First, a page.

Cambridge-Gate: Trump’s Data Analytics Team Banned from Facebook
It turns out that Cambridge Analytica, a key player in the 2016 Presidential Election, actively misused personal information.
In a statement released on Friday, Facebook revealed that it had decided to suspend Strategic Communication Laboratories, along with its political data analytics firm, Cambridge Analytica. The reason is said to be their excessive violation of the data collection policies.
Cambridge Analytica, which ran data operations for Donald Trump’s presidential election campaign, have been credited for helping Trump more effectively target voters on Facebook. The exact role of Cambridge Analytics remains undisclosed, but Facebook’s suspension suggests that the analytics company “improperly obtained user data that could have given it an unfair advantage in reaching voters”. Cambridge Analytics did not immediately respond to the accusations.
So how did Cambridge Analytics access and misuse personal data? In a recent blog post, the deputy general counsel of Facebook, Paul Grewal, revealed how Cambridge Analytics and the SCL sneakily came into possession of the user data. It was back in 2015 that Aleksandr Kogan, a psychology professor at the University of Cambridge, created an app called “thisisyourdigitallife”. The app supposedly predict aspects of users’ personality - given that they provide the app with information, of course. About 270,000 people downloaded the app, logged in via Facebook, and gave Kogan access to information such as their city of residence, interests, and information about their friends. Kogan then passed the data to SCL and a data harvesting firm known as Eunoia Technologies, and thereby actively violated the Facebook rules that prevent app developers to sell or give away user data. After Facebook learned of the violation, they removed Kogan’s app and asked them to destroy the improperly collected data. Kogan claimed they did.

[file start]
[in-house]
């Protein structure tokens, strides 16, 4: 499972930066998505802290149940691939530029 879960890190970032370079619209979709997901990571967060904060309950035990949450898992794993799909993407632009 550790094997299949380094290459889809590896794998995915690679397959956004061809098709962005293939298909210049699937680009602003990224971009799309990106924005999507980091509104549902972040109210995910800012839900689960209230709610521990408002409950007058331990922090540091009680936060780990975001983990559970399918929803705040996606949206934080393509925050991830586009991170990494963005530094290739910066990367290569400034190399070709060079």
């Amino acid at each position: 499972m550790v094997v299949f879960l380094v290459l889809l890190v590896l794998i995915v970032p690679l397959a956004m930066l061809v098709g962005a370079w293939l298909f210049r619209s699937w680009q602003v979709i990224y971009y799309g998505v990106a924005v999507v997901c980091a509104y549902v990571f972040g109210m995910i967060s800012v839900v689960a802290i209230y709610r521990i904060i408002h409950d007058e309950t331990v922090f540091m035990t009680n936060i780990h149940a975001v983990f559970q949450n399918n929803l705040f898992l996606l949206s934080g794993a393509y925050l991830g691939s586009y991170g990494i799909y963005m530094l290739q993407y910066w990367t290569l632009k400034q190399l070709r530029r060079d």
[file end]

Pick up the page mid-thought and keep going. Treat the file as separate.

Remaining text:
Yet, Grewal writes in his article that Facebook later received reports, that contrary to the certifications from Kogan, revealed that not all the data was deleted. Growan writes: “(...) this is another unacceptable violation of trust and the commitments they made. We are suspending SCL/Cambridge Analytica, Wylie and Kogan from Facebook”.
Cambridge Analytica was hired in June 2016 to run the data operations for the the Trump presidential campaign. During the campaign, Cambridge Analytica worked alongside a digital marketing firm, Giles Parscale. While Parscale designed the ads, Cambridge data helped targeting voters. In a recent Vox article, Sean Illing explained the connection:
Kushner hired a man named Brad Parscale, a Texas-based digital expert who had worked previously for team Trump. According to Confessore and Hakim, Cambridge Analytica convinced Parscale to “try out the firm.” The decision was reinforced by Trump’s campaign manager, Steve Bannon, who is also a former vice president of Cambridge Analytica.
It’s not clear to what extent Cambridge Analytica helped), but we do know that Trump’s digital operation was shockingly effective. Samuel Woolley,, who heads the Computational Propaganda project at Oxford’s Internet Institute, found that a disproportionate amount of pro-Trump messaging was spread via automated bots and anti-Hillary propaganda. Trump’s bots, they reported at the time of the election, outnumbered Clinton’s five to one.
Cambridge Analytica has since released a statement claiming that they deleted all their data immediately after learning that they had violated the Facebook terms.
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